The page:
As with the earlier experiments into the chromatic number, we consider connected graphs as a separate case. Also, the sets of graphs, both connected and all graphs, are sets of non-isomorphic graphs.

So there are two simulations whose results are presented below.

  • The chromatic indices of all non-isomorphic connected simple graphs with order at most nine and size at most ten.
  • The chromatic indices of all non-isomorphic simple graphs with order at most nine and size at most ten.

As things stand, we have very little in the way of verification of our results other than a little by-hand checking of total counts of graphs compared against data generated by Gordon Royle.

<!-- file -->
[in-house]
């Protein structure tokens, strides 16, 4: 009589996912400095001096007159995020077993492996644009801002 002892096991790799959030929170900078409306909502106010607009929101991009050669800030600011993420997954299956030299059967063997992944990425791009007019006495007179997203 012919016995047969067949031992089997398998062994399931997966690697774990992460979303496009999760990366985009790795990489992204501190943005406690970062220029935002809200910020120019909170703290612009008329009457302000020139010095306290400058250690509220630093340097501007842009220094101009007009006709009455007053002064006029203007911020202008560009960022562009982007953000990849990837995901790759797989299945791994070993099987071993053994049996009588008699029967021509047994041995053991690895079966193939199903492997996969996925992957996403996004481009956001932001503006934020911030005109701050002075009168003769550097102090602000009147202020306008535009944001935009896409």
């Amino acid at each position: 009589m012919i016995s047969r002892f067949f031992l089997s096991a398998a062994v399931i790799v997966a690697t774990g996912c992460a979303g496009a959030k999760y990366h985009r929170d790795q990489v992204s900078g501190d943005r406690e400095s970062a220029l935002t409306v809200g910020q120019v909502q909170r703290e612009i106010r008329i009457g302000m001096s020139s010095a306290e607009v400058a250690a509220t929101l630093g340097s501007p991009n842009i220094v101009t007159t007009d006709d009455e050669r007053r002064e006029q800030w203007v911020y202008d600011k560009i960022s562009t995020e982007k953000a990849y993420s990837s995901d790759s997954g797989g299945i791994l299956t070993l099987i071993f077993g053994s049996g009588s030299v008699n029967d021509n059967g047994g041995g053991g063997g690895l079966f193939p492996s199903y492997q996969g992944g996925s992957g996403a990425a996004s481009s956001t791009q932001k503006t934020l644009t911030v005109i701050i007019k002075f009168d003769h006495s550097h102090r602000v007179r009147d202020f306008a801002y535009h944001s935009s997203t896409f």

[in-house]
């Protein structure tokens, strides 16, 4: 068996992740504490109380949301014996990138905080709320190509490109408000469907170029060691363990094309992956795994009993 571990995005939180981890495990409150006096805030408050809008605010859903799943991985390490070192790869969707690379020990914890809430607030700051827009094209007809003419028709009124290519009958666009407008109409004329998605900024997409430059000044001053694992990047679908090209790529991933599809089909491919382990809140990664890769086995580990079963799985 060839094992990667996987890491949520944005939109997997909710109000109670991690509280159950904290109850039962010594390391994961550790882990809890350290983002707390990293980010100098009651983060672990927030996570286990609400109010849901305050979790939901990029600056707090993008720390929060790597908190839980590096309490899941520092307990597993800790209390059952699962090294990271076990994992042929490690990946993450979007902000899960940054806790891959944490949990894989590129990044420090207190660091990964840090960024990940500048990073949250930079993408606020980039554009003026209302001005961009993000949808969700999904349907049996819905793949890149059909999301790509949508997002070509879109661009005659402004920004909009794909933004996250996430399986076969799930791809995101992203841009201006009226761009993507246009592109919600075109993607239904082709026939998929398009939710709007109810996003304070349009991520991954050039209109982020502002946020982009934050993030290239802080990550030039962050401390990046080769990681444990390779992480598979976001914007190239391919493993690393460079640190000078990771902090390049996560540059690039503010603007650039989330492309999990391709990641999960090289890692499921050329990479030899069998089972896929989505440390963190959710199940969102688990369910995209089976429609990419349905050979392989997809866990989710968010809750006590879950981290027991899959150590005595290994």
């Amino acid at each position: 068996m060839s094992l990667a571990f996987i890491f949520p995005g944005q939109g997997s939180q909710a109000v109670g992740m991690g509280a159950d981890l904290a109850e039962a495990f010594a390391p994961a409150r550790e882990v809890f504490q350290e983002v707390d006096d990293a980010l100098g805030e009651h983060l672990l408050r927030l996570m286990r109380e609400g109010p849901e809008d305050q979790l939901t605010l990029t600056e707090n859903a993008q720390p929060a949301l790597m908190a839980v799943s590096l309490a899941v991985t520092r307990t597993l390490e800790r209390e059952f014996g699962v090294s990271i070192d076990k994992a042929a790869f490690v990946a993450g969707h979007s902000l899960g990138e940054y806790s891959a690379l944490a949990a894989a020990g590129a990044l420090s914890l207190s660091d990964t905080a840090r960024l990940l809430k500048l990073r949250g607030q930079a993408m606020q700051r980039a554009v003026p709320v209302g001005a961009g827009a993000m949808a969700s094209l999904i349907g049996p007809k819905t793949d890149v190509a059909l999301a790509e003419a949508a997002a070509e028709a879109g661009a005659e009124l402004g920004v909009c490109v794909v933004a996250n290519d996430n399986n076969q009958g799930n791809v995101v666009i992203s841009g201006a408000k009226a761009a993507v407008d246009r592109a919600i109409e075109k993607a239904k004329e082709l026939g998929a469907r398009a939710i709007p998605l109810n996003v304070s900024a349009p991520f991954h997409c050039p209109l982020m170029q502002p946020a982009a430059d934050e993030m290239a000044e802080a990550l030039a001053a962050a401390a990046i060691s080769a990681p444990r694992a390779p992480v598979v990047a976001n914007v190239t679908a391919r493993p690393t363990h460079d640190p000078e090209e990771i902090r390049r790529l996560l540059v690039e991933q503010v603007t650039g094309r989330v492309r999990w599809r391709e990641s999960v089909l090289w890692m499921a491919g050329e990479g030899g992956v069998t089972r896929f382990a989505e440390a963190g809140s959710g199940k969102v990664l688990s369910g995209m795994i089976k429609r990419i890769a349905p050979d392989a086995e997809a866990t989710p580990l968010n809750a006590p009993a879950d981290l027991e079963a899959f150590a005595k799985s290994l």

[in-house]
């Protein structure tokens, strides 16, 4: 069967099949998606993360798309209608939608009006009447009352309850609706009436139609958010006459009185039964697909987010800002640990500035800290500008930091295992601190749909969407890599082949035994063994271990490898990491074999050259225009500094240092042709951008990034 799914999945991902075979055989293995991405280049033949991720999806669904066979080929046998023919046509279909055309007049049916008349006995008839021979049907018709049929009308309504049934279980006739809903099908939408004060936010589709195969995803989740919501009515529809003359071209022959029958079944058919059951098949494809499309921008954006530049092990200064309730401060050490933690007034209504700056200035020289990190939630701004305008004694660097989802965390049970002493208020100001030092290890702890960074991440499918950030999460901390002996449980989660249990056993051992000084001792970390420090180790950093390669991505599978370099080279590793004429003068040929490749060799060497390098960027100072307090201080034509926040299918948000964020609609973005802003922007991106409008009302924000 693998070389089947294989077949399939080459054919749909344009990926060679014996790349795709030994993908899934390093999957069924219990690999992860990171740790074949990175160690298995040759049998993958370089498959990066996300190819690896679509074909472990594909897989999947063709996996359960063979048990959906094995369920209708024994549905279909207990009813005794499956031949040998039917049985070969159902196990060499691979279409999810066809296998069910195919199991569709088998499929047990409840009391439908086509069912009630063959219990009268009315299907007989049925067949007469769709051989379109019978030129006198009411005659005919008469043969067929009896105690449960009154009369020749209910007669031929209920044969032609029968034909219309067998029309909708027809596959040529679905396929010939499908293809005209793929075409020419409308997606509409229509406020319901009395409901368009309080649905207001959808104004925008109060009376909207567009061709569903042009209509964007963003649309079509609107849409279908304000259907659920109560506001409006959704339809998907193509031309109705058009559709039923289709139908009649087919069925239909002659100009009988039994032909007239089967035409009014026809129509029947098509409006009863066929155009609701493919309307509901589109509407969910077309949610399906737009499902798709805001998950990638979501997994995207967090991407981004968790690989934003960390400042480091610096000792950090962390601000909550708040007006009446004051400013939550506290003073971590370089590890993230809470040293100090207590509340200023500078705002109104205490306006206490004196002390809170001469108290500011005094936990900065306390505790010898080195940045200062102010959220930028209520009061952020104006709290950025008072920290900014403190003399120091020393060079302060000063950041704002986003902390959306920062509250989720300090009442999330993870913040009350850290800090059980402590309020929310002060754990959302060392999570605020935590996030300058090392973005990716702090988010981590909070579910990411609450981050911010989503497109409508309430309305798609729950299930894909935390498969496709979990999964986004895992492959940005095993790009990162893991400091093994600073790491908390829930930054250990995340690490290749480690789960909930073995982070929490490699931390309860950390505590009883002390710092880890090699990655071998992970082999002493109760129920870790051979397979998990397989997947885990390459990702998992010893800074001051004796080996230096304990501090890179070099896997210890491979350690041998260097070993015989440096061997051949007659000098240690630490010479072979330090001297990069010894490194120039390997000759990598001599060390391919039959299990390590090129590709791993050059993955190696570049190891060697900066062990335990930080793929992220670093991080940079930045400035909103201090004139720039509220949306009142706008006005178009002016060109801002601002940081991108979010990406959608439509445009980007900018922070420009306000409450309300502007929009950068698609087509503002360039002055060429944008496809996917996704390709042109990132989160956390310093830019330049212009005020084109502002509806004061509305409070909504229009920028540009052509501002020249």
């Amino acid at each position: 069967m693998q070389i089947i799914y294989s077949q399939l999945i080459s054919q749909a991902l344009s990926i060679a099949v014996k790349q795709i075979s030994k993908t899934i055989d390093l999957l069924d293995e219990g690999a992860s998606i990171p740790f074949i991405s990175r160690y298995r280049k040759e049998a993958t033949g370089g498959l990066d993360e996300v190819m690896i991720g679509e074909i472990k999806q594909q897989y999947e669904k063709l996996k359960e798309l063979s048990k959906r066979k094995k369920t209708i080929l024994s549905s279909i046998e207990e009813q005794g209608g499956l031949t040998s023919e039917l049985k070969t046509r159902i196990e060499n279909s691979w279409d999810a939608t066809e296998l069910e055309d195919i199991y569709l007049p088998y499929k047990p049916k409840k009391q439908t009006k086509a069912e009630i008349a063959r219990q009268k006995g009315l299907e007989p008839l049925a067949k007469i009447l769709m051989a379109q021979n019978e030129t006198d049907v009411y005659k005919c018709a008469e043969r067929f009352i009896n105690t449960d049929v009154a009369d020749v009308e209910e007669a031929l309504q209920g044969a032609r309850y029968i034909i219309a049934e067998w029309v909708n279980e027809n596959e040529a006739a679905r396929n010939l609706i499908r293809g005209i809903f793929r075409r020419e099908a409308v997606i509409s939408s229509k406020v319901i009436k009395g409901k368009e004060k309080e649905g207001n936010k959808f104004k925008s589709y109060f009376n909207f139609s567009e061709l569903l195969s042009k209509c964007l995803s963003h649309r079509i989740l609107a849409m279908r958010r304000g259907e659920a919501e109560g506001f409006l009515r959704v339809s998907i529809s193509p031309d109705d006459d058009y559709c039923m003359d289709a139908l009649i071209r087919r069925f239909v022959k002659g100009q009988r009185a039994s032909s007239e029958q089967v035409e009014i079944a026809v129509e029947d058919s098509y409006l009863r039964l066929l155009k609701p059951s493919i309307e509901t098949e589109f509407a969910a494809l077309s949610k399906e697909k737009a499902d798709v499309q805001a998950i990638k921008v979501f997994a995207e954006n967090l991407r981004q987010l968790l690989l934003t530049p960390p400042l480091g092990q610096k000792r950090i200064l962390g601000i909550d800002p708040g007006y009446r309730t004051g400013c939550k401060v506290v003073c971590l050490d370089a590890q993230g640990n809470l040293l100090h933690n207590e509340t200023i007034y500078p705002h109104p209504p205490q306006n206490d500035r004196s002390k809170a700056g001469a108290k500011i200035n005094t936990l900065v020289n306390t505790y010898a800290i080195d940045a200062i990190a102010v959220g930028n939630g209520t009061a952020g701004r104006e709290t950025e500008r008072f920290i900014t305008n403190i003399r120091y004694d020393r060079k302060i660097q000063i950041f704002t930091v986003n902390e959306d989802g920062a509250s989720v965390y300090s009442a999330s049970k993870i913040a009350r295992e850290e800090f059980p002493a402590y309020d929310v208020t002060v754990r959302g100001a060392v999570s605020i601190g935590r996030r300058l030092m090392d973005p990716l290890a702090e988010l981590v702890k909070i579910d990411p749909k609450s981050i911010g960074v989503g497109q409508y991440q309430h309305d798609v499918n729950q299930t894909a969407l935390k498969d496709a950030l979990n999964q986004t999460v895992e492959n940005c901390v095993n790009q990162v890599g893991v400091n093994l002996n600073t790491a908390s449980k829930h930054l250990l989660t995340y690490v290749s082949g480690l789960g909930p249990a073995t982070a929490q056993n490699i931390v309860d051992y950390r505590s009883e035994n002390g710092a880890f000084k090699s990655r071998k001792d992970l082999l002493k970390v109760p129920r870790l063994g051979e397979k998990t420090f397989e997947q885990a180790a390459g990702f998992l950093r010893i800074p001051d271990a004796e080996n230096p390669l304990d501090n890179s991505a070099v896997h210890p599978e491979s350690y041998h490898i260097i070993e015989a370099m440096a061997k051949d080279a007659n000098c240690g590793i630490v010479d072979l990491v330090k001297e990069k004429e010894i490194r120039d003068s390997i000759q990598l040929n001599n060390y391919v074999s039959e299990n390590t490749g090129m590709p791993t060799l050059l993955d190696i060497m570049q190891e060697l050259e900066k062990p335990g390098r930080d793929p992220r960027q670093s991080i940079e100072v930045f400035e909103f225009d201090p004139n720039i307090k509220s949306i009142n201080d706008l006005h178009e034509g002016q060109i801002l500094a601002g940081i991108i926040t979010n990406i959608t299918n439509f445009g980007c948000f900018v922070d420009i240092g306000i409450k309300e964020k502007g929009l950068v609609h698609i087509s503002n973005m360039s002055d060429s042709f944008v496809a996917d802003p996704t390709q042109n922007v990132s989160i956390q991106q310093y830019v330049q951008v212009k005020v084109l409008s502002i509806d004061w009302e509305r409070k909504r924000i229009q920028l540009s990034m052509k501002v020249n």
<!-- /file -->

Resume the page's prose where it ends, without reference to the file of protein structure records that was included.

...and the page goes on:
Experimental Details

The graph data we use is generated by geng from the gtools collection from nauty. To specify graphs of a specific size using geng we can provide the size as an optional extra argument after the order. For example, to generate all non-isomorphic connected graphs on four vertices with three edges (here piped through listg into circo for visualisation purposes):

$ geng -qc 4 3 | listg -y | circo -Tsvg -O $options

Connected Graphs Connected Graphs

where $options was previously defined as:

$ options="-Nfixedsize=true\
           -Nlabel=\
           -Nshape=circle\
           -Nheight=0.2\
           -Nwidth=0.2\
           -Nstyle=filled\
           -Nfillcolor=black"

To generate graph data with a range of sizes an optional size argument can be given as a range in the form min:max where 0 for the upper bound is interpreted as . For example, to generate all non-isomorphic connected graphs of order four with size at least four:

$ geng -qc 4 4:0 | listg -y | circo -Tsvg -O $options

Connected Graphs Connected Graphs Connected Graphs Connected Graphs